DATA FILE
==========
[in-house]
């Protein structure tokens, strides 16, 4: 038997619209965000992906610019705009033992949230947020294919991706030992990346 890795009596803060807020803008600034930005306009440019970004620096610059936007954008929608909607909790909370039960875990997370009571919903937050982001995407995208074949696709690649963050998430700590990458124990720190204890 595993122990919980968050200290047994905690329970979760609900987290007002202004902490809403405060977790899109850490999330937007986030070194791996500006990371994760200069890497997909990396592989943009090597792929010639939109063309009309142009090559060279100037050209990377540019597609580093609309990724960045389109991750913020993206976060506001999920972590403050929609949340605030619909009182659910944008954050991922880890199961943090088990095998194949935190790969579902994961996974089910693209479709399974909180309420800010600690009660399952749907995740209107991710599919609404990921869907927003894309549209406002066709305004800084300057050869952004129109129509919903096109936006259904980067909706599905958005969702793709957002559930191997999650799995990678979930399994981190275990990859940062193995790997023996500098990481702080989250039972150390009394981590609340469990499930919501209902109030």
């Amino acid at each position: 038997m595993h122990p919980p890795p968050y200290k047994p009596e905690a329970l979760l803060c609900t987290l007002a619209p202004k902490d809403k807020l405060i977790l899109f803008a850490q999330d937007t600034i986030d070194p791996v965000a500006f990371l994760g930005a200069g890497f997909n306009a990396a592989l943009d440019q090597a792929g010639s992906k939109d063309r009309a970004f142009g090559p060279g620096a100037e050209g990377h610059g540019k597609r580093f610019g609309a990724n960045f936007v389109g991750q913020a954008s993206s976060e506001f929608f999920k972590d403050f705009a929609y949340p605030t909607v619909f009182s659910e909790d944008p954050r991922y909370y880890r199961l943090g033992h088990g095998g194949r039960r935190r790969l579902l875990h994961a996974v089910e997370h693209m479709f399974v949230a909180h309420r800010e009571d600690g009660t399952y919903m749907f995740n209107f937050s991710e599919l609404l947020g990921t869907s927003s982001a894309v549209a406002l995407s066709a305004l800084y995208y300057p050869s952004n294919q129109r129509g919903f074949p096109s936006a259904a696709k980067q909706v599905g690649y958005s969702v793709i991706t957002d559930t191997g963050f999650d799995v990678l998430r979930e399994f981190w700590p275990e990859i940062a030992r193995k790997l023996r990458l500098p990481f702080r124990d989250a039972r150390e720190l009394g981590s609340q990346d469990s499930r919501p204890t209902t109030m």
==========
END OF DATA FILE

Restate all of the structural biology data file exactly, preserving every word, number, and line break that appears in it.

[in-house]
């Protein structure tokens, strides 16, 4: 038997619209965000992906610019705009033992949230947020294919991706030992990346 890795009596803060807020803008600034930005306009440019970004620096610059936007954008929608909607909790909370039960875990997370009571919903937050982001995407995208074949696709690649963050998430700590990458124990720190204890 595993122990919980968050200290047994905690329970979760609900987290007002202004902490809403405060977790899109850490999330937007986030070194791996500006990371994760200069890497997909990396592989943009090597792929010639939109063309009309142009090559060279100037050209990377540019597609580093609309990724960045389109991750913020993206976060506001999920972590403050929609949340605030619909009182659910944008954050991922880890199961943090088990095998194949935190790969579902994961996974089910693209479709399974909180309420800010600690009660399952749907995740209107991710599919609404990921869907927003894309549209406002066709305004800084300057050869952004129109129509919903096109936006259904980067909706599905958005969702793709957002559930191997999650799995990678979930399994981190275990990859940062193995790997023996500098990481702080989250039972150390009394981590609340469990499930919501209902109030």
């Amino acid at each position: 038997m595993h122990p919980p890795p968050y200290k047994p009596e905690a329970l979760l803060c609900t987290l007002a619209p202004k902490d809403k807020l405060i977790l899109f803008a850490q999330d937007t600034i986030d070194p791996v965000a500006f990371l994760g930005a200069g890497f997909n306009a990396a592989l943009d440019q090597a792929g010639s992906k939109d063309r009309a970004f142009g090559p060279g620096a100037e050209g990377h610059g540019k597609r580093f610019g609309a990724n960045f936007v389109g991750q913020a954008s993206s976060e506001f929608f999920k972590d403050f705009a929609y949340p605030t909607v619909f009182s659910e909790d944008p954050r991922y909370y880890r199961l943090g033992h088990g095998g194949r039960r935190r790969l579902l875990h994961a996974v089910e997370h693209m479709f399974v949230a909180h309420r800010e009571d600690g009660t399952y919903m749907f995740n209107f937050s991710e599919l609404l947020g990921t869907s927003s982001a894309v549209a406002l995407s066709a305004l800084y995208y300057p050869s952004n294919q129109r129509g919903f074949p096109s936006a259904a696709k980067q909706v599905g690649y958005s969702v793709i991706t957002d559930t191997g963050f999650d799995v990678l998430r979930e399994f981190w700590p275990e990859i940062a030992r193995k790997l023996r990458l500098p990481f702080r124990d989250a039972r150390e720190l009394g981590s609340q990346d469990s499930r919501p204890t209902t109030m």